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Byline: Barbara Correa Staff Writer

Mary Lueras, 84, was making ends meet on $800 a month in Social Security and a tiny pension inherited from her husband. But extras - like taking trips to Las Vegas or shopping for clothes - were out. Until she set up a reverse mortgage last November.

``I probably won't even use it all,'' said Lueras, who took out a $25,000 reverse line of credit on her paid-for El Monte home, which she says is worth about $300,000. ``But it's nice to know that it's there. I don't have to worry.''

Reverse mortgages - one of the few financial instruments that are what they sound like - are emerging as a more popular tool for seniors who are house rich and cash poor.

As Southern California real estate has soared to unprecedented heights over the past several years, that group is rapidly expanding. ``It's grown in leaps and bounds in the last three years,'' said Cristina Pantoja, a reverse mortgage consultant at Wells Fargo Home Mortgage in Temecula. ``It's a matter of awareness. We have more reverse mortgage reps joining the work force and more advertising is being done. As the senior population becomes aware, they're taking advantage of it.''

A reverse mortgage is a home loan that allows the homeowner to turn a portion of the equity in the house into cash. Unlike a traditional home equity loan, there is no repayment required until the house is sold. Another difference is that reverse mortgages don't require a specific income level or credit profile, but are based instead on the home's equity.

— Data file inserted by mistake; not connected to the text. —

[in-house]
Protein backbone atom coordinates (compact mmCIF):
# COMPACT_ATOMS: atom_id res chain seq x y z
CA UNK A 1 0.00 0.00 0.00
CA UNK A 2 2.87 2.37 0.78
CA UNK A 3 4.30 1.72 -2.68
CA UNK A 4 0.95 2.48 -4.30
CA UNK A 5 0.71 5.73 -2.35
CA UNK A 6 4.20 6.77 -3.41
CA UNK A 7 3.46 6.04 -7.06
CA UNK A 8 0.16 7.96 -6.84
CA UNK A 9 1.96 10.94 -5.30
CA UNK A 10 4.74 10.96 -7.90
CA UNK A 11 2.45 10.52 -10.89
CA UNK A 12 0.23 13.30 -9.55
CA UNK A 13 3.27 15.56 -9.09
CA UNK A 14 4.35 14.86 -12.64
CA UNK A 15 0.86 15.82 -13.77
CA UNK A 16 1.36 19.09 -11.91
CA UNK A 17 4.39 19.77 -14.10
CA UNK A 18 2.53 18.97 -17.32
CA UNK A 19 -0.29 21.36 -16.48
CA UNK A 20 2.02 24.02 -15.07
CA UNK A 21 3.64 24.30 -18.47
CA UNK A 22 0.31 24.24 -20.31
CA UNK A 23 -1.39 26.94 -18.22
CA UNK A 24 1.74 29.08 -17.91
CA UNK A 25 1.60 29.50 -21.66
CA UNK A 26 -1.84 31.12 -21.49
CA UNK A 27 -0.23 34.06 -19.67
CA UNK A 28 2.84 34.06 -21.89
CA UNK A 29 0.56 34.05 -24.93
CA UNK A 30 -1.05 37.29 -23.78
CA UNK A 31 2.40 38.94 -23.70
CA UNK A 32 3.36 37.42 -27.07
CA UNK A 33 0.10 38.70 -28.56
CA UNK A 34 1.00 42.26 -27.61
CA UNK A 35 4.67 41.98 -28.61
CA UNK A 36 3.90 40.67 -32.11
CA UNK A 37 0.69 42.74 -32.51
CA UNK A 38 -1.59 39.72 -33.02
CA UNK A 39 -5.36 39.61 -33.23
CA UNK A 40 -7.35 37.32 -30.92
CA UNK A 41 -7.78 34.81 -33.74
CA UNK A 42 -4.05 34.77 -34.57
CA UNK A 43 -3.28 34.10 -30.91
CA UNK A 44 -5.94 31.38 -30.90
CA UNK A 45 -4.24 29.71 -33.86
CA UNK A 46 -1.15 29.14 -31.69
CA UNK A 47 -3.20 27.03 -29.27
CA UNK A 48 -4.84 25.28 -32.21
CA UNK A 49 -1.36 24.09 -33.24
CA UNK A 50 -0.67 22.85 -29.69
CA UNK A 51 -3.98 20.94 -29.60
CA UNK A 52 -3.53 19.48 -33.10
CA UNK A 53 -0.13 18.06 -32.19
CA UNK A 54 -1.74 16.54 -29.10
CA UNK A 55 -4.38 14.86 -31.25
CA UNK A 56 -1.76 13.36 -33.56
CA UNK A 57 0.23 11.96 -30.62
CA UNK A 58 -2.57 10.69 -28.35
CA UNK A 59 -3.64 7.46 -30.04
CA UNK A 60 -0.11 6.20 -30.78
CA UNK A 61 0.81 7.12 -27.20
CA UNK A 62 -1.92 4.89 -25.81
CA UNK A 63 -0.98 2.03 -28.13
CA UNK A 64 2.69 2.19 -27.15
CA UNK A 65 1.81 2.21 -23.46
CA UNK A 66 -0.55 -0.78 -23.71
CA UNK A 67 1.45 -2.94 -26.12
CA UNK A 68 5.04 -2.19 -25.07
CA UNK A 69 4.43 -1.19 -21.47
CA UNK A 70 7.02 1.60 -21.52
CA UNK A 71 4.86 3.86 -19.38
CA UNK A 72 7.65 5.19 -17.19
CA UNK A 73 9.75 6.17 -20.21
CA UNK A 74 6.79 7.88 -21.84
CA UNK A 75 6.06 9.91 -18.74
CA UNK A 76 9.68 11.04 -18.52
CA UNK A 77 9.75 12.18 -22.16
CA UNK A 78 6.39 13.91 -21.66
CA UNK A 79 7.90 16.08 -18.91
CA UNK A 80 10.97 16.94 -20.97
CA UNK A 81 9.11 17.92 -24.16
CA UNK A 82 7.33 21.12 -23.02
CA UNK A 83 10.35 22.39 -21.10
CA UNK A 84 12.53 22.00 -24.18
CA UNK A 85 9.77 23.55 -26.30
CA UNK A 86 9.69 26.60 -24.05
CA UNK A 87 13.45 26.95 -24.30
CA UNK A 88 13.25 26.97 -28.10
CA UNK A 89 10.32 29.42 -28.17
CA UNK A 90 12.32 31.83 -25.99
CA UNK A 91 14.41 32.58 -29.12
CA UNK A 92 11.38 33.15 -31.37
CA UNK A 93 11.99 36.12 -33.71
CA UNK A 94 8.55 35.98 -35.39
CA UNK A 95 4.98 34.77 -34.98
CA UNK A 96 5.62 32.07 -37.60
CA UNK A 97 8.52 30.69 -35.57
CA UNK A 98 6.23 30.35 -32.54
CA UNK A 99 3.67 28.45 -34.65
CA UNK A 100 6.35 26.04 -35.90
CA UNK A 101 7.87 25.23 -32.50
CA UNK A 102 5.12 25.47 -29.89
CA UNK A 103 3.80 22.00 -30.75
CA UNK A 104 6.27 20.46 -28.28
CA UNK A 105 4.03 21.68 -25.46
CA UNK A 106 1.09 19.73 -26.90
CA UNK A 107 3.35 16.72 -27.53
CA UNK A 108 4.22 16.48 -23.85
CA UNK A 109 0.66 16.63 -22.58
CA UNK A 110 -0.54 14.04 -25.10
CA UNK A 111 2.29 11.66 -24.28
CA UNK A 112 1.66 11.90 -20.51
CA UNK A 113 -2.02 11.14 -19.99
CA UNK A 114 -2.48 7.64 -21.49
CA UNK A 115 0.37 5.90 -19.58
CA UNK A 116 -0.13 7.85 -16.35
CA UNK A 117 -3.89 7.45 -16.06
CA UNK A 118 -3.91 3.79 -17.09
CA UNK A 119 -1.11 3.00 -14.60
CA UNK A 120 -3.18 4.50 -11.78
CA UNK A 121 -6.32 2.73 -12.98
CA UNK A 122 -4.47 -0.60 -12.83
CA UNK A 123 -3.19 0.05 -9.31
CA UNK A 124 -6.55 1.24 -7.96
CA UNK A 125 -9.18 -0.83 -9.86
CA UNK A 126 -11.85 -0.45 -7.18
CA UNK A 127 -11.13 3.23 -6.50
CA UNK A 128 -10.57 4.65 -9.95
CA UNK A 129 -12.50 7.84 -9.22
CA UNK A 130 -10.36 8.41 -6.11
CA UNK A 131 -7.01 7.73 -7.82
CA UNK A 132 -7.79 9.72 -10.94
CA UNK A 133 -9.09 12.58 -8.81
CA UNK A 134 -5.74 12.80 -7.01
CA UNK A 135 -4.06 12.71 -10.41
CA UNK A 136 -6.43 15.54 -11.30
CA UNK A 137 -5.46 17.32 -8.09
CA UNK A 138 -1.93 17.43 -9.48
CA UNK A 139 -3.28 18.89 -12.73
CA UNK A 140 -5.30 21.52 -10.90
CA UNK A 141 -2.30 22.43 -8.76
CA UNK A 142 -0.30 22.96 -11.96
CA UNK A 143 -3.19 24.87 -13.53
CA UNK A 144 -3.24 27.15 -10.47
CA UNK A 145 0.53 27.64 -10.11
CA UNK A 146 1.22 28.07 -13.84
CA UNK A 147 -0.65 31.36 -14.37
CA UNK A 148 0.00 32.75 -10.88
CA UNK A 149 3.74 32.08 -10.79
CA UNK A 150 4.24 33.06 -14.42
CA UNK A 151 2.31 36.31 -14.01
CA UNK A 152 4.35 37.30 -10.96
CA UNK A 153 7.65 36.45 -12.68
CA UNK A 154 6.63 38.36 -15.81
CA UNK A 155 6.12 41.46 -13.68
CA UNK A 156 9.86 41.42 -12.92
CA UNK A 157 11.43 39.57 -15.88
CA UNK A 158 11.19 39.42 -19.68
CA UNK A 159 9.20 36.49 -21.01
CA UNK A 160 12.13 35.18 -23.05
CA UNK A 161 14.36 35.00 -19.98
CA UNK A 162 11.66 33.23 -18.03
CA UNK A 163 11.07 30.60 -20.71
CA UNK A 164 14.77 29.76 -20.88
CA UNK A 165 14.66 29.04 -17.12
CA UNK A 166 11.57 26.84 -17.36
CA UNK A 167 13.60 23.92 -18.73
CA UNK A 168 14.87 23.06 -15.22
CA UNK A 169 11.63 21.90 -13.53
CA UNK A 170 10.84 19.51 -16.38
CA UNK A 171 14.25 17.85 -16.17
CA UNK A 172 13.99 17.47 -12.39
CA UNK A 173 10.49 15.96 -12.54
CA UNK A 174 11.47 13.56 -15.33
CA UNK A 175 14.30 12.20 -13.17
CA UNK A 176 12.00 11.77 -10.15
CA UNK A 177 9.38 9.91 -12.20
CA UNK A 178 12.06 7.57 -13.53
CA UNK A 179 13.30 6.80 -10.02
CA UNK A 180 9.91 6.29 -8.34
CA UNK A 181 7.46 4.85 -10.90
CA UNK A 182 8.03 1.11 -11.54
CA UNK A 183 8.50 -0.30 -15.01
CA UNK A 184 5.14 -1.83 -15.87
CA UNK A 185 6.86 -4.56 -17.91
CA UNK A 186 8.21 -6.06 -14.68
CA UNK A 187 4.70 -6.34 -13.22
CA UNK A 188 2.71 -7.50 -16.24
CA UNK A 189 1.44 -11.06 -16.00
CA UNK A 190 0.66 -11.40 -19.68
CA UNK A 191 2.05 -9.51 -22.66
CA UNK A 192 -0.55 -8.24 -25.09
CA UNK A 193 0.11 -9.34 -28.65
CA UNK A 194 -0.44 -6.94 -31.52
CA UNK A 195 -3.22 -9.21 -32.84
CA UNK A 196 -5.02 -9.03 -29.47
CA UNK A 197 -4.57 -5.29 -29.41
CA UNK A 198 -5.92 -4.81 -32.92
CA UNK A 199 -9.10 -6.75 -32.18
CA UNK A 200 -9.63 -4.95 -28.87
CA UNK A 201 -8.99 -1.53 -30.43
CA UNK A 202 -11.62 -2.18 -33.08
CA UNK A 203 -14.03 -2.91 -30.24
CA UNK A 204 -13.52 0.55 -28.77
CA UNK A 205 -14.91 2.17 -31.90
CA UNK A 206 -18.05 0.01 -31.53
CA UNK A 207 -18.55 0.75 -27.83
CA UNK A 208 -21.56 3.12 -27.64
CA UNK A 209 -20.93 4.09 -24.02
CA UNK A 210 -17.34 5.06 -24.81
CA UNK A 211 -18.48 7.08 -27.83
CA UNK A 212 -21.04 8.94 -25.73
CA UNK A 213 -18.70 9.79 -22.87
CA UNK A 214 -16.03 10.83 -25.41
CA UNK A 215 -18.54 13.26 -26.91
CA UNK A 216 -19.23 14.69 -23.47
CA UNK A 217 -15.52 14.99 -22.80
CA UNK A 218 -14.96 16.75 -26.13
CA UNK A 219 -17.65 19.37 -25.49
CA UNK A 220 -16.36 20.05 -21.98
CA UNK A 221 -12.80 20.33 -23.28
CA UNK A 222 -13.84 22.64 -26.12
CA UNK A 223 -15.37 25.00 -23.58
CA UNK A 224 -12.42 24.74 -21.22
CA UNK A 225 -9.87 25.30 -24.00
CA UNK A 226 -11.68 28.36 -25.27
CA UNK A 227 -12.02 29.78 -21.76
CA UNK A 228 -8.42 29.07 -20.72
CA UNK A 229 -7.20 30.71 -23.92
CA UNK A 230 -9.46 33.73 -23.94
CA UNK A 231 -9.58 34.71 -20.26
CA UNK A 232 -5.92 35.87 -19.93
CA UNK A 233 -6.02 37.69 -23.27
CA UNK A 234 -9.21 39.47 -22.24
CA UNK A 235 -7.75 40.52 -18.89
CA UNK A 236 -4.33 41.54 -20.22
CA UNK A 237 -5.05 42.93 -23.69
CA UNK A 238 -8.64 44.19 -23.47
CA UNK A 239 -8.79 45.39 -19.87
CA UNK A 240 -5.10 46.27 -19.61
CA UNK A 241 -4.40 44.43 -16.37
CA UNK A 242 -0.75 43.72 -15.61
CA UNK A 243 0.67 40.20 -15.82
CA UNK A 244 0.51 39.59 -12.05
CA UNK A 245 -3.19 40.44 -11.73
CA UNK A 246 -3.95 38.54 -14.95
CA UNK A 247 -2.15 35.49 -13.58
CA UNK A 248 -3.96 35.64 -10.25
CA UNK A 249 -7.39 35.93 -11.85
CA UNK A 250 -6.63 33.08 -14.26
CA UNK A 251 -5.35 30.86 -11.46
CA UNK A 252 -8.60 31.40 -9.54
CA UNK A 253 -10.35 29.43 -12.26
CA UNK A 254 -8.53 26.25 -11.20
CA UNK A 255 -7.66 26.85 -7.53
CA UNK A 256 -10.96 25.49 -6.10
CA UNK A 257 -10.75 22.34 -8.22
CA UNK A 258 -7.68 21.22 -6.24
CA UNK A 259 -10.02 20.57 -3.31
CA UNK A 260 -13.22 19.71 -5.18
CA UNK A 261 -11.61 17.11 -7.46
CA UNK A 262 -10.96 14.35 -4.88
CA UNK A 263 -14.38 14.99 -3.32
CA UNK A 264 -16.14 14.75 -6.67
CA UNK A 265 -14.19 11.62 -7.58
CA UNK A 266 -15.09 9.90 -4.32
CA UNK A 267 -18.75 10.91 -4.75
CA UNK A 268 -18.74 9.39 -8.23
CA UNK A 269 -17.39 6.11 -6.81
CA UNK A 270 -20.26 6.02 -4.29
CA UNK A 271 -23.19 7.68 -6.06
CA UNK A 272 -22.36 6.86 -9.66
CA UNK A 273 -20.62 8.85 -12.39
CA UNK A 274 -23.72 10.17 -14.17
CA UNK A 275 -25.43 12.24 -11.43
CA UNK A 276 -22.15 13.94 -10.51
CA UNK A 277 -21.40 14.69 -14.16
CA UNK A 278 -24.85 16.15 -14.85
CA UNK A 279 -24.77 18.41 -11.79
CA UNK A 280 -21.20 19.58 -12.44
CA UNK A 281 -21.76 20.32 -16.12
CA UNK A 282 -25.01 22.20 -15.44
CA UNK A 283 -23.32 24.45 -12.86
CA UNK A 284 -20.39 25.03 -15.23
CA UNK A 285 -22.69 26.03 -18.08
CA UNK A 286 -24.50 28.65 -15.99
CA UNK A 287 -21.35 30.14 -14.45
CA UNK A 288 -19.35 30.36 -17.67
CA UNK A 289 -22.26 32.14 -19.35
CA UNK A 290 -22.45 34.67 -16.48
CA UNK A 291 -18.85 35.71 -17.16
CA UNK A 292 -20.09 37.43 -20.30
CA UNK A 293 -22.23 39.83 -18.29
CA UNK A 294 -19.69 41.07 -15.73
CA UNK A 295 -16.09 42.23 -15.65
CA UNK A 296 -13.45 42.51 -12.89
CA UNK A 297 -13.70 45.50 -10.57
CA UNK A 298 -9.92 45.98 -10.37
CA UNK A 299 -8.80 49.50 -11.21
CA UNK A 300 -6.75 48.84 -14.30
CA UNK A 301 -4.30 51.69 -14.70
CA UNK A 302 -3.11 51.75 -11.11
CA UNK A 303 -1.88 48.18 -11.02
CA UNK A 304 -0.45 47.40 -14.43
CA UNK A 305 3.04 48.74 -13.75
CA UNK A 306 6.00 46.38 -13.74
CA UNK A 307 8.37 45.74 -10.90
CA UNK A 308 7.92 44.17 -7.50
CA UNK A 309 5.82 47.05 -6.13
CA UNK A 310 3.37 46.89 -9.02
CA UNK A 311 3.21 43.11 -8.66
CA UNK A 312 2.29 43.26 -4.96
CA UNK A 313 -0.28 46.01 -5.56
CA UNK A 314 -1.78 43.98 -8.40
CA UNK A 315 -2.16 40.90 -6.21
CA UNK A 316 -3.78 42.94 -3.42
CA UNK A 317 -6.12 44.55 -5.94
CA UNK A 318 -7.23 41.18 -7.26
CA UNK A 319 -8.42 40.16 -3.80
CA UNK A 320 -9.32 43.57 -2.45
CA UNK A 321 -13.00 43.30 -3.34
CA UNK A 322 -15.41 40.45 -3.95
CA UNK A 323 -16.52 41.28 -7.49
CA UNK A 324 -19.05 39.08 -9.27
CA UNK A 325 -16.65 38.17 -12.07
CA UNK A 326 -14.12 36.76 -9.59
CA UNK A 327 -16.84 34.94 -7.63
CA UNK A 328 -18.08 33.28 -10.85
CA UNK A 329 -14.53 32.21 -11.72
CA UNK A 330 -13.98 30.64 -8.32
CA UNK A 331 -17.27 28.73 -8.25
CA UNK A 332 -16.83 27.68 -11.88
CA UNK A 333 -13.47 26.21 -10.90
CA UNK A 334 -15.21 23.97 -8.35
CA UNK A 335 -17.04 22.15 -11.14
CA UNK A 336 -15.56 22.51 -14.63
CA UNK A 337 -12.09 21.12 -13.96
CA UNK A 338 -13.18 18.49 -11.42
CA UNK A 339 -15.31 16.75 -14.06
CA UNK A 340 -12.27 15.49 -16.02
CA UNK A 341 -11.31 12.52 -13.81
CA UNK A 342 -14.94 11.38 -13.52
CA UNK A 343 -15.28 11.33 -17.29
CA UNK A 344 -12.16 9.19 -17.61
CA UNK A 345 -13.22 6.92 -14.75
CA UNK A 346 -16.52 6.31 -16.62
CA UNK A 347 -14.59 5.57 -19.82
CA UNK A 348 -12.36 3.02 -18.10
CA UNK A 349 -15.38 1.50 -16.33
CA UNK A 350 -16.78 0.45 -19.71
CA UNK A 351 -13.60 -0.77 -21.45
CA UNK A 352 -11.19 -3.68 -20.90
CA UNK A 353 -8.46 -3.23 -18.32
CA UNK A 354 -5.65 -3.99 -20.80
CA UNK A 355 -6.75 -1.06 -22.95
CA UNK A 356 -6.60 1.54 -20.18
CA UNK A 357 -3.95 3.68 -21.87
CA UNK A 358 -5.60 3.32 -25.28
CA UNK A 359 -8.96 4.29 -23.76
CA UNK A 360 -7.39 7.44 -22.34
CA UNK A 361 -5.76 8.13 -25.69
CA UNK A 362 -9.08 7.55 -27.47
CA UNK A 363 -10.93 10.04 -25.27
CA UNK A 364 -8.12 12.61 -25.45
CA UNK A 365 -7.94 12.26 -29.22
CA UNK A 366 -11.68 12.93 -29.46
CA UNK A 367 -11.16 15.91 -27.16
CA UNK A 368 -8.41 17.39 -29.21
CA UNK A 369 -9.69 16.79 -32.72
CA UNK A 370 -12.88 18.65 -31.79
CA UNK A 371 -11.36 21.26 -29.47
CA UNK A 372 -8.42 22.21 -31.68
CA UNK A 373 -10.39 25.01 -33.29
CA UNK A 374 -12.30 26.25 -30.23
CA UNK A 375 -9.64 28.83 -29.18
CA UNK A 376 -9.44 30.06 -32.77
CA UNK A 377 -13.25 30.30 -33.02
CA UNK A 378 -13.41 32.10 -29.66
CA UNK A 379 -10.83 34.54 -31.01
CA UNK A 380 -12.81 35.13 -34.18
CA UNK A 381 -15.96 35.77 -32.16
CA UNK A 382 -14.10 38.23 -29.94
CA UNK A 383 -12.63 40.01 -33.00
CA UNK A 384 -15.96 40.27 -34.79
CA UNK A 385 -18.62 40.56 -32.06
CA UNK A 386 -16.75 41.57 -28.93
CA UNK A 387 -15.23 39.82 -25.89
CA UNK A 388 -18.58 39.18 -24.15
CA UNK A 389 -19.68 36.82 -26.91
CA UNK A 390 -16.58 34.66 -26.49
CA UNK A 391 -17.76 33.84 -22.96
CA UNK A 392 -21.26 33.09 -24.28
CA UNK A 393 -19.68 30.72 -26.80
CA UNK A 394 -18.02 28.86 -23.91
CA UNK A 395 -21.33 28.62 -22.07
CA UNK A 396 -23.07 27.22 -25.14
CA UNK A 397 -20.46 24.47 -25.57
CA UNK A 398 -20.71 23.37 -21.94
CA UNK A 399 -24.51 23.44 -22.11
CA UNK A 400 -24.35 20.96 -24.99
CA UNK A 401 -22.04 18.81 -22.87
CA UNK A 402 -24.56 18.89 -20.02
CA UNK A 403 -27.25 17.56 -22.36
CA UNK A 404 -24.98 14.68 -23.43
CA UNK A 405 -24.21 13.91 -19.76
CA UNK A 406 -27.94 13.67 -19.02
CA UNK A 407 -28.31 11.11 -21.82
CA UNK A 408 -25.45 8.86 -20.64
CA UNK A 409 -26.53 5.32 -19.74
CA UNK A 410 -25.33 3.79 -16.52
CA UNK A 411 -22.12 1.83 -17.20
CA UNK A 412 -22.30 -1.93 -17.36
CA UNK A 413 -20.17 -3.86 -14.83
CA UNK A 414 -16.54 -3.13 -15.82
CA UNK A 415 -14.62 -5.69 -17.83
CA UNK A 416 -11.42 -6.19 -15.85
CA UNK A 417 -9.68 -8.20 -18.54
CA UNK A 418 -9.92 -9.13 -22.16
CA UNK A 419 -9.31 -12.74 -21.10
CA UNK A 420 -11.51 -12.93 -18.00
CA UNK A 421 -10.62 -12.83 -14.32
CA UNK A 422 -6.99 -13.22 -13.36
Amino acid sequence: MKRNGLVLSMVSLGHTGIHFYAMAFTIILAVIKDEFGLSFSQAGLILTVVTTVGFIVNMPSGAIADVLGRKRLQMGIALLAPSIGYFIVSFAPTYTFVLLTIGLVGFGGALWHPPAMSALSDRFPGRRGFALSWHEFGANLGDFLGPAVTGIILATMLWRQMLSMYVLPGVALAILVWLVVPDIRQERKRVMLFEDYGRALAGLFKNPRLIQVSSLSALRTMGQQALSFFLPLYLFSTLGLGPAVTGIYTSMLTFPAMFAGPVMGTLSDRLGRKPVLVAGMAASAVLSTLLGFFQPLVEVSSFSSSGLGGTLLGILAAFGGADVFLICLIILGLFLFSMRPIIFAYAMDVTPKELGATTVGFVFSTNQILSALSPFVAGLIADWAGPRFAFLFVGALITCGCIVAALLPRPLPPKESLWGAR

Pantoja said her office processed 252 reverse mortgages in 2003, up from about 180 the year before.

After first appearing in the 1980s, reverse mortgages earned a somewhat dubious reputation because they were being structured differently by each private lender who chose to offer them.

The Federal Housing Authority then stepped in, introducing a federally insured reverse mortgage program that became permanent in 1998. These insured Home Equity Conversion Mortgages (HECM) constitute more than 90 percent of all reverse mortgages processed today.

In 2000, the FHA eliminated an equity-sharing provision, which had required the heirs of the homeowner to turn over some of the proceeds from the sale of the house with a reverse mortgage to the government. That assurance that all the equity would stay with the heirs, minus the outstanding loan amount, also has fueled popularity of the loans in recent years.

To qualify for a federally insured reverse mortgage, applicants must be at least 62, own a home and live in it as a primary residence. Any existing balance on the house has to be paid off with the reverse mortgage, and applicants have to go through a counseling session that explains the program in detail.

The FHA reverse mortgage amount is capped differently in each county. In Los Angeles and Ventura counties, the maximum loan amount is $290,319 and in San Bernardino County, it is $244,150. The amount of the loan also depends on the age of the homeowner, the value of the house and current interest rates. In general, the older the applicant and the lower the rates, the more money can be borrowed.

In an effort to keep interest low for seniors, the loan rates are pegged to the one-year U.S. Treasury bill, which recently was at 1.25 percent (that doesn't include margin fees, insurance and other closing costs). The loans can be disbursed in monthly payments or structured as a reverse line of credit which earns interest on the unused portion.

Some lenders cite the relatively high start-up costs of the loans as a negative. But those costs are financed into the loans, and out-of-pocket expenses are typically only a $300 application fee. Plus, consumers are getting something for the 2 percent of the home's value in insurance they pay to the FHA: the guarantee that their monthly payments can't stop until they die or the house is sold, and they can never owe more than the value of the home when it is sold.